Wednesday, February 5, 2014

Winter chicken coops: the good, bad and ugly

Do you and your chickens live in a cold weather area? We do. This winter was not just cold, it was negative degrees bone chilling cold and snow up to our knees! This was our hardest winter since we've been here and since we've started keeping chickens. I've learned a lot about coops this winter....and homesteading, and hungry wildlife! It's been tough. Working with our coops this winter I've figured exactly why each one does and does not work well in cold weather. So, here's my list of coops: The good, the bad and the downright ugly!

Winter chicken coops

GOOD:
These 3 coops are actually our largest. They all have 3 main things in common. Windows, ventilation & space. 

Good winter chicken coops


Good winter chicken coops

1) Windows:
When the temp hits way below freezing, I don't have to prop the doors open to let in light. Two of the coops have automatic pop doors that lead to covered runs. The 'automatic' part isn't important....the enclosed covered run is. They need fresh air and these runs allow them to get outside, fly around a little and still be safe. I've even wrapped the sides of the run in 9ml plastic to keep out the moisture at times.
2) Ventilation:
All 3 coops have adequate ventilation at roof level. This allows the air to circulate without chilling the birds. The doors can be left closed for longer periods when there is adequate ventilation.
3) Space: 
These coops also have enough space for feeders and water. I don't want them to have to go outside to eat or drink. Water freezes a bit faster outside too. Plus the birds can stretch their wings and move around a bit.

BAD:
These 2 coops are bad for the very reasons the others are good. Windows, ventilation & space.

Bad winter chicken coops, small

1) Windows: 
Well, lack of windows. Without windows they can't see inside to do their normal birdy stuff, so the doors must stay open all day. Open doors let in light, but they let in snow, rain and cold too!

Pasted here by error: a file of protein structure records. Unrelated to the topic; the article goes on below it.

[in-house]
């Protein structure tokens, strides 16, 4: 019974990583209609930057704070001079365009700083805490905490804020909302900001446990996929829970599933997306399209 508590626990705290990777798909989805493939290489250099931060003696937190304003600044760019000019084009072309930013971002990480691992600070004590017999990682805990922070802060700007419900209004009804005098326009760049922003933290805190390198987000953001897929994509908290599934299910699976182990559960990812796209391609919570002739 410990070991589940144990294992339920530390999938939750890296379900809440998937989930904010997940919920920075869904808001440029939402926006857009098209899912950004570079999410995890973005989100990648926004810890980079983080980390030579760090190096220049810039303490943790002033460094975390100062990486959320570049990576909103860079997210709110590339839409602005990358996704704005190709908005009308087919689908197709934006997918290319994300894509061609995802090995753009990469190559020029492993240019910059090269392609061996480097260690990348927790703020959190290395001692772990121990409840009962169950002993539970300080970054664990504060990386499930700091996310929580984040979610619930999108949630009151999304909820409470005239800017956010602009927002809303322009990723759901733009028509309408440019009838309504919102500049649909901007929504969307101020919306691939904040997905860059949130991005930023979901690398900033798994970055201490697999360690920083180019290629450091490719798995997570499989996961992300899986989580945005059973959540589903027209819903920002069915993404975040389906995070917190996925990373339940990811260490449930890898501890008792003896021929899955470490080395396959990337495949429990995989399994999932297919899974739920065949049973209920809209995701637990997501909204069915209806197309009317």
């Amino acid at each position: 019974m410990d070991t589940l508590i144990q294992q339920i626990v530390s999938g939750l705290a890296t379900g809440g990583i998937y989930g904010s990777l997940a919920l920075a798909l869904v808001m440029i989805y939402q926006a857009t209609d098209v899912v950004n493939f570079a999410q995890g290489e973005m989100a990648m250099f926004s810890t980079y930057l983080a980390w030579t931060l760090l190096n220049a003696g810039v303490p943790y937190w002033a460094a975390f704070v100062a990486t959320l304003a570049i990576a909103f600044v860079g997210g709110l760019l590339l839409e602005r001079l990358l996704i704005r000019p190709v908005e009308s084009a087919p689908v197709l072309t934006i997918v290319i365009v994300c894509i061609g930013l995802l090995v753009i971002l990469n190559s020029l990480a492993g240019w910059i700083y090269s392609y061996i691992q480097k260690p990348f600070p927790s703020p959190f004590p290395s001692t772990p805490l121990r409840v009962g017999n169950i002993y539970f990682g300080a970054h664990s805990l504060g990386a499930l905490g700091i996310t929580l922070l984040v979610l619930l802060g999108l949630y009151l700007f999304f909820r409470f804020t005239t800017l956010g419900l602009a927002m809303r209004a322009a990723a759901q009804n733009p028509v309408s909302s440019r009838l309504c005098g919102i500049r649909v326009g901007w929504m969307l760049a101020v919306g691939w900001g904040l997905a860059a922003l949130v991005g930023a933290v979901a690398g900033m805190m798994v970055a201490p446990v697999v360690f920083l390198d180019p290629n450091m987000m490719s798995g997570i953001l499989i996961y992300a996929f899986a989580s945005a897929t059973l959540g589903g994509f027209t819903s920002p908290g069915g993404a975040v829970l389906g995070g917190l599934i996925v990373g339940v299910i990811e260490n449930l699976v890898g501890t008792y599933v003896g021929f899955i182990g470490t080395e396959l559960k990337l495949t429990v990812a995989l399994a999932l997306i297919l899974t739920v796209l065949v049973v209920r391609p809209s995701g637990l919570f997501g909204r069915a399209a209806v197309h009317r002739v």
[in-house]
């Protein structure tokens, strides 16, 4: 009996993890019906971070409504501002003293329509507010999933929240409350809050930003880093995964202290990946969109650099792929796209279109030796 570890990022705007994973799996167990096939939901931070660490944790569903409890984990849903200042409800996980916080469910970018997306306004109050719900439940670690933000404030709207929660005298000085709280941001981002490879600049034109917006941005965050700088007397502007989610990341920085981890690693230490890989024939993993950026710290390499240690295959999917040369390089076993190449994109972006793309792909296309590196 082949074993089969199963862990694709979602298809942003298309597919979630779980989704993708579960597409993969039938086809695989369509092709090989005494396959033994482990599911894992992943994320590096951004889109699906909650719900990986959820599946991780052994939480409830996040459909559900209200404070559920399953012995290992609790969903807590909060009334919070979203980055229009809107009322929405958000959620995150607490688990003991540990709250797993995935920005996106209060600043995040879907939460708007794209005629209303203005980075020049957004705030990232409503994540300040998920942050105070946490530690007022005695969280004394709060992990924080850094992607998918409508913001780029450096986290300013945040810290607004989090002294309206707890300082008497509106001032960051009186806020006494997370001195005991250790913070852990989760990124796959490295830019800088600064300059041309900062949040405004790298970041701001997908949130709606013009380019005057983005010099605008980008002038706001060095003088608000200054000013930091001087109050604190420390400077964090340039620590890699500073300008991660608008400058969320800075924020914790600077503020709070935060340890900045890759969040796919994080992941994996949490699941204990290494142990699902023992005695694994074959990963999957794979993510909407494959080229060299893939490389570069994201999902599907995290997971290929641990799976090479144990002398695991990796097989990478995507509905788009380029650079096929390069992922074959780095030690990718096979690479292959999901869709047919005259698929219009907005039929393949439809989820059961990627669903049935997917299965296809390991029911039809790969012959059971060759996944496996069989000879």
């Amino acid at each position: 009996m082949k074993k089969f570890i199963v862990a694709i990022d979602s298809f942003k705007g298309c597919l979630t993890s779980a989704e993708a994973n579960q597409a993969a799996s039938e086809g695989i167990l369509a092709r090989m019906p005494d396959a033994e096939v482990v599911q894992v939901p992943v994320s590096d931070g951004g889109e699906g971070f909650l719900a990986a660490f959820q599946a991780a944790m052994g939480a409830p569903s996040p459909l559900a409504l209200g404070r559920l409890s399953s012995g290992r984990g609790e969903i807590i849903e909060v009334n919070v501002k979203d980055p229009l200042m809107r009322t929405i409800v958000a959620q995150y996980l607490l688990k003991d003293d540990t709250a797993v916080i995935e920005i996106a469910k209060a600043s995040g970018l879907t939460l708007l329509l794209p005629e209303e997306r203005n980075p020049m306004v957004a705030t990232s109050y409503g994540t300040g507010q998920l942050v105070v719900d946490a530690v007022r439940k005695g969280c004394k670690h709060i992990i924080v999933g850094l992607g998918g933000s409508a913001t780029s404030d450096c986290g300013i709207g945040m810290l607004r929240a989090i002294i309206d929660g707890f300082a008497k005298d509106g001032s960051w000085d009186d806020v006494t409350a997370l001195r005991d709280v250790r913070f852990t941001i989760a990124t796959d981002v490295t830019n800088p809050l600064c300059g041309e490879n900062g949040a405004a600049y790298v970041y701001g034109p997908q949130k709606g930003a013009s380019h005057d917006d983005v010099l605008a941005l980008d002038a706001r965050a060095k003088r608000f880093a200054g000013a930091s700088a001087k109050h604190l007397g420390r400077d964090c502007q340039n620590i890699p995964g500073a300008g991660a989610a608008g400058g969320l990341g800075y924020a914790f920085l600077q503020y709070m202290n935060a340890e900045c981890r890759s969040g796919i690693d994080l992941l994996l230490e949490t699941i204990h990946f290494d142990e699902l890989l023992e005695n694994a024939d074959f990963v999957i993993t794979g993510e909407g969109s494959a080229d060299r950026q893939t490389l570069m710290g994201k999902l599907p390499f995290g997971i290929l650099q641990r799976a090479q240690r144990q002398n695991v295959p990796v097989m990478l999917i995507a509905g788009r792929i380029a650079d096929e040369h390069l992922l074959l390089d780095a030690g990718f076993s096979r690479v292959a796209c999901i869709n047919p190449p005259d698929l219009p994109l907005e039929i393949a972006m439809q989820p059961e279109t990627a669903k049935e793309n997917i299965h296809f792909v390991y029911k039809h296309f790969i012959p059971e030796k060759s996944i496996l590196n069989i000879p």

2) Ventilation
There are air holes drilled at roof level in these coops, but it hardly matters when the doors are wide open. The drafts come right in the front doors!
3) Space
They don't have very much space to avoid drafts when the doors are open. This one on the right is better then the Goose coop. The chickens can walk in and go around the corner to get out of direct wind. The geese really can't. I've used the goose coop for Banty's also and a nest box placed inside to the right of the door allows some to stay out of the wind. Also, their food bowl can fit inside, but the waterer definitely has to be outside.  

Ugly:
The reason here is simple: not enough protection from the weather.

Worset winter chicken coops

I have seen these hutches used as a year round coop and I just can't agree with it. There isn't enough protection from the elements. Even if you put bedding in, there's just nowhere for the birds to go to stay warm. Major disclaimer here: we only use this as a separation cage when it's outside (to settle squabbles between birds) If it's placed inside one of the larger coops, then it's sometimes a brooder but never while it's outside. 

So there you have it....my lessons learned about building and buying chickens coops. I hope you have less snow and cold then we do! Stay warm!

~L 
Related Posts Plugin for WordPress, Blogger...